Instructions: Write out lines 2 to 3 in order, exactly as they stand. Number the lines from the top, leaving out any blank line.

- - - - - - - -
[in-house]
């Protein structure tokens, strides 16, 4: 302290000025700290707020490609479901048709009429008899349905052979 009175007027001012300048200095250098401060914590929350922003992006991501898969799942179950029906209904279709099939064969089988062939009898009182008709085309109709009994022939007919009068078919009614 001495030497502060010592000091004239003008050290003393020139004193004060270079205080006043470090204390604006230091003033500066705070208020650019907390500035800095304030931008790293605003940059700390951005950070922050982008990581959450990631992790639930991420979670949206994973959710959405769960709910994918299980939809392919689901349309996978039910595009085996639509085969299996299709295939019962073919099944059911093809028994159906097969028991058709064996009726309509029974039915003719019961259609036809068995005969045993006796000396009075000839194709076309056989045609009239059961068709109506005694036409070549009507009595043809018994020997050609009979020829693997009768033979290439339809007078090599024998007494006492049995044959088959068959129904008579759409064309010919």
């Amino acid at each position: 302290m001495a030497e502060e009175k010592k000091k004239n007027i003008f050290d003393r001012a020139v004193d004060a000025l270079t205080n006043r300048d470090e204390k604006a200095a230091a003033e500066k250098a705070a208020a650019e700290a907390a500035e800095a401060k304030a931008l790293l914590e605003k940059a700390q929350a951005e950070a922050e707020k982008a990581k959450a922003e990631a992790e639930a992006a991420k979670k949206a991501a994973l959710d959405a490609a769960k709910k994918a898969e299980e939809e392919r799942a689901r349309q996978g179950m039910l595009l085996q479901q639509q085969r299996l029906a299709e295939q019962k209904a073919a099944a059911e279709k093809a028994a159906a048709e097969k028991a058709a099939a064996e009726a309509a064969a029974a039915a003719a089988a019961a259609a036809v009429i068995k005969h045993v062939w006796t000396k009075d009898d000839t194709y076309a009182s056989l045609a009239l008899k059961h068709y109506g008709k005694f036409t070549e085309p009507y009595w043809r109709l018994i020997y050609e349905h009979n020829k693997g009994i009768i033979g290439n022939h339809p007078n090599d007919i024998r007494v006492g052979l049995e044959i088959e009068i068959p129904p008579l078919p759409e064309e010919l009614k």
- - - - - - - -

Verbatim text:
């Protein structure tokens, strides 16, 4: 302290000025700290707020490609479901048709009429008899349905052979 009175007027001012300048200095250098401060914590929350922003992006991501898969799942179950029906209904279709099939064969089988062939009898009182008709085309109709009994022939007919009068078919009614 001495030497502060010592000091004239003008050290003393020139004193004060270079205080006043470090204390604006230091003033500066705070208020650019907390500035800095304030931008790293605003940059700390951005950070922050982008990581959450990631992790639930991420979670949206994973959710959405769960709910994918299980939809392919689901349309996978039910595009085996639509085969299996299709295939019962073919099944059911093809028994159906097969028991058709064996009726309509029974039915003719019961259609036809068995005969045993006796000396009075000839194709076309056989045609009239059961068709109506005694036409070549009507009595043809018994020997050609009979020829693997009768033979290439339809007078090599024998007494006492049995044959088959068959129904008579759409064309010919």
């Amino acid at each position: 302290m001495a030497e502060e009175k010592k000091k004239n007027i003008f050290d003393r001012a020139v004193d004060a000025l270079t205080n006043r300048d470090e204390k604006a200095a230091a003033e500066k250098a705070a208020a650019e700290a907390a500035e800095a401060k304030a931008l790293l914590e605003k940059a700390q929350a951005e950070a922050e707020k982008a990581k959450a922003e990631a992790e639930a992006a991420k979670k949206a991501a994973l959710d959405a490609a769960k709910k994918a898969e299980e939809e392919r799942a689901r349309q996978g179950m039910l595009l085996q479901q639509q085969r299996l029906a299709e295939q019962k209904a073919a099944a059911e279709k093809a028994a159906a048709e097969k028991a058709a099939a064996e009726a309509a064969a029974a039915a003719a089988a019961a259609a036809v009429i068995k005969h045993v062939w006796t000396k009075d009898d000839t194709y076309a009182s056989l045609a009239l008899k059961h068709y109506g008709k005694f036409t070549e085309p009507y009595w043809r109709l018994i020997y050609e349905h009979n020829k693997g009994i009768i033979g290439n022939h339809p007078n090599d007919i024998r007494v006492g052979l049995e044959i088959e009068i068959p129904p008579l078919p759409e064309e010919l009614k």